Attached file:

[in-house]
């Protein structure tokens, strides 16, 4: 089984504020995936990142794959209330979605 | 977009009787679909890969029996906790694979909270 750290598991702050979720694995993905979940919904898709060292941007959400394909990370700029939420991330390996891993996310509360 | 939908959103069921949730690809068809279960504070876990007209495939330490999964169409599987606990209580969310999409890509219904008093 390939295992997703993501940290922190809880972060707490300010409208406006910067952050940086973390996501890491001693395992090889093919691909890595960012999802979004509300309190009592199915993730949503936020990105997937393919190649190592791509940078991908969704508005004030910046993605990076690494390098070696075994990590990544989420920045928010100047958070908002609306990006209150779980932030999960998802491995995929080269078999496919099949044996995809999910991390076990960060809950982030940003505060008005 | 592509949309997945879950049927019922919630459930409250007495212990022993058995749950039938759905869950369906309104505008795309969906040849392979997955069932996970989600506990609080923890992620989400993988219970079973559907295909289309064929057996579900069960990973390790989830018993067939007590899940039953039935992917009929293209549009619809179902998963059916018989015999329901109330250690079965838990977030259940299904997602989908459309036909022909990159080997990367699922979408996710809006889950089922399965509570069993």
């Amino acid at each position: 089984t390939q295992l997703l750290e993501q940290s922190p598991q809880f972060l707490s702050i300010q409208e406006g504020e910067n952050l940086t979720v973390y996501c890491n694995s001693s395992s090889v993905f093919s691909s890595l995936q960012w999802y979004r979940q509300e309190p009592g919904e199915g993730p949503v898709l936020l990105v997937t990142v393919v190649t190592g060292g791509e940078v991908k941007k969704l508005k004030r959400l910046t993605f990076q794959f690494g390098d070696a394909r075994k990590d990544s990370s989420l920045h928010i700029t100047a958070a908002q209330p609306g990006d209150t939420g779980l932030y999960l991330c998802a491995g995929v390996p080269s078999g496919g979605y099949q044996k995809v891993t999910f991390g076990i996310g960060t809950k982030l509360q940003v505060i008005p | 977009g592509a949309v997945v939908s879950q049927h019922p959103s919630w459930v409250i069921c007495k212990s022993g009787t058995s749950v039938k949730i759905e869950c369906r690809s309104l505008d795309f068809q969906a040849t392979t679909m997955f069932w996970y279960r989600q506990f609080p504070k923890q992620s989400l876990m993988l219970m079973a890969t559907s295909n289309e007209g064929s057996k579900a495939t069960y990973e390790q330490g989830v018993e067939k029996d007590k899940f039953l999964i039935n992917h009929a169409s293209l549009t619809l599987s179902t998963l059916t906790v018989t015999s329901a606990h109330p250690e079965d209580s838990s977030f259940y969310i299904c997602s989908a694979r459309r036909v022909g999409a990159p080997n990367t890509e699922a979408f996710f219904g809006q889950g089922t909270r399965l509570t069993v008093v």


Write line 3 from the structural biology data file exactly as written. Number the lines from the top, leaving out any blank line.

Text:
């Amino acid at each position: 089984t390939q295992l997703l750290e993501q940290s922190p598991q809880f972060l707490s702050i300010q409208e406006g504020e910067n952050l940086t979720v973390y996501c890491n694995s001693s395992s090889v993905f093919s691909s890595l995936q960012w999802y979004r979940q509300e309190p009592g919904e199915g993730p949503v898709l936020l990105v997937t990142v393919v190649t190592g060292g791509e940078v991908k941007k969704l508005k004030r959400l910046t993605f990076q794959f690494g390098d070696a394909r075994k990590d990544s990370s989420l920045h928010i700029t100047a958070a908002q209330p609306g990006d209150t939420g779980l932030y999960l991330c998802a491995g995929v390996p080269s078999g496919g979605y099949q044996k995809v891993t999910f991390g076990i996310g960060t809950k982030l509360q940003v505060i008005p | 977009g592509a949309v997945v939908s879950q049927h019922p959103s919630w459930v409250i069921c007495k212990s022993g009787t058995s749950v039938k949730i759905e869950c369906r690809s309104l505008d795309f068809q969906a040849t392979t679909m997955f069932w996970y279960r989600q506990f609080p504070k923890q992620s989400l876990m993988l219970m079973a890969t559907s295909n289309e007209g064929s057996k579900a495939t069960y990973e390790q330490g989830v018993e067939k029996d007590k899940f039953l999964i039935n992917h009929a169409s293209l549009t619809l599987s179902t998963l059916t906790v018989t015999s329901a606990h109330p250690e079965d209580s838990s977030f259940y969310i299904c997602s989908a694979r459309r036909v022909g999409a990159p080997n990367t890509e699922a979408f996710f219904g809006q889950g089922t909270r399965l509570t069993v008093v």